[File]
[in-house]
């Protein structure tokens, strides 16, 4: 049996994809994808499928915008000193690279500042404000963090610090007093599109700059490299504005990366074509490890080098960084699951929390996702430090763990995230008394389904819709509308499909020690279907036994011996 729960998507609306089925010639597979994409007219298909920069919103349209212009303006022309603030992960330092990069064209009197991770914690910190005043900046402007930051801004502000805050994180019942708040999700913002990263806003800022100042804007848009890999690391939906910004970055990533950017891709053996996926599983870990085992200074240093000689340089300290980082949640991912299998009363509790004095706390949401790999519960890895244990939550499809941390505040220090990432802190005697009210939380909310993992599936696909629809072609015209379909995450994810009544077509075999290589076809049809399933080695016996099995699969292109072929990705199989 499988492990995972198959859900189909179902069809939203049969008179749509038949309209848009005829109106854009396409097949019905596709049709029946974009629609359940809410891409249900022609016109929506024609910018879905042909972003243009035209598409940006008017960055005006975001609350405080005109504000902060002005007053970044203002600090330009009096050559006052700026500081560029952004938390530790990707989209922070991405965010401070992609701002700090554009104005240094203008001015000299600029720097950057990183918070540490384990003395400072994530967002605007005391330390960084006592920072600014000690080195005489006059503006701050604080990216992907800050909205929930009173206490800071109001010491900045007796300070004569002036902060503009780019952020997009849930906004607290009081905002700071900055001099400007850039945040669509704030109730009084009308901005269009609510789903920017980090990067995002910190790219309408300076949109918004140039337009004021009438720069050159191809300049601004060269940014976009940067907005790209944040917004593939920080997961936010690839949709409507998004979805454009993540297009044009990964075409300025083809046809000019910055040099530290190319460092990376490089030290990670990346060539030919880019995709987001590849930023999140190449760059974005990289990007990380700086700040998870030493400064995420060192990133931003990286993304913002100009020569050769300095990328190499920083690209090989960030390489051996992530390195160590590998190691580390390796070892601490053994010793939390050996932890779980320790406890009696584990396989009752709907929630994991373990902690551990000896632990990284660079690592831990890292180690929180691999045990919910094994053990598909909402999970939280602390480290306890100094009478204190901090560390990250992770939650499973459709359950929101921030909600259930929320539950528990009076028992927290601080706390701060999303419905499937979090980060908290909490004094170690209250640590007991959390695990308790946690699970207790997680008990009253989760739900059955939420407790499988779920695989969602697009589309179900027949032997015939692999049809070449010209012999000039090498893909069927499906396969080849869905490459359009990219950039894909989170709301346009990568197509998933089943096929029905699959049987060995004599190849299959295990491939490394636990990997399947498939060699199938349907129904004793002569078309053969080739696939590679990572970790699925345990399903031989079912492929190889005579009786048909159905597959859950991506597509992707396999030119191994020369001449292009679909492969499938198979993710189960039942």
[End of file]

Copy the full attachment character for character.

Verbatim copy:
[in-house]
């Protein structure tokens, strides 16, 4: 049996994809994808499928915008000193690279500042404000963090610090007093599109700059490299504005990366074509490890080098960084699951929390996702430090763990995230008394389904819709509308499909020690279907036994011996 729960998507609306089925010639597979994409007219298909920069919103349209212009303006022309603030992960330092990069064209009197991770914690910190005043900046402007930051801004502000805050994180019942708040999700913002990263806003800022100042804007848009890999690391939906910004970055990533950017891709053996996926599983870990085992200074240093000689340089300290980082949640991912299998009363509790004095706390949401790999519960890895244990939550499809941390505040220090990432802190005697009210939380909310993992599936696909629809072609015209379909995450994810009544077509075999290589076809049809399933080695016996099995699969292109072929990705199989 499988492990995972198959859900189909179902069809939203049969008179749509038949309209848009005829109106854009396409097949019905596709049709029946974009629609359940809410891409249900022609016109929506024609910018879905042909972003243009035209598409940006008017960055005006975001609350405080005109504000902060002005007053970044203002600090330009009096050559006052700026500081560029952004938390530790990707989209922070991405965010401070992609701002700090554009104005240094203008001015000299600029720097950057990183918070540490384990003395400072994530967002605007005391330390960084006592920072600014000690080195005489006059503006701050604080990216992907800050909205929930009173206490800071109001010491900045007796300070004569002036902060503009780019952020997009849930906004607290009081905002700071900055001099400007850039945040669509704030109730009084009308901005269009609510789903920017980090990067995002910190790219309408300076949109918004140039337009004021009438720069050159191809300049601004060269940014976009940067907005790209944040917004593939920080997961936010690839949709409507998004979805454009993540297009044009990964075409300025083809046809000019910055040099530290190319460092990376490089030290990670990346060539030919880019995709987001590849930023999140190449760059974005990289990007990380700086700040998870030493400064995420060192990133931003990286993304913002100009020569050769300095990328190499920083690209090989960030390489051996992530390195160590590998190691580390390796070892601490053994010793939390050996932890779980320790406890009696584990396989009752709907929630994991373990902690551990000896632990990284660079690592831990890292180690929180691999045990919910094994053990598909909402999970939280602390480290306890100094009478204190901090560390990250992770939650499973459709359950929101921030909600259930929320539950528990009076028992927290601080706390701060999303419905499937979090980060908290909490004094170690209250640590007991959390695990308790946690699970207790997680008990009253989760739900059955939420407790499988779920695989969602697009589309179900027949032997015939692999049809070449010209012999000039090498893909069927499906396969080849869905490459359009990219950039894909989170709301346009990568197509998933089943096929029905699959049987060995004599190849299959295990491939490394636990990997399947498939060699199938349907129904004793002569078309053969080739696939590679990572970790699925345990399903031989079912492929190889005579009786048909159905597959859950991506597509992707396999030119191994020369001449292009679909492969499938198979993710189960039942």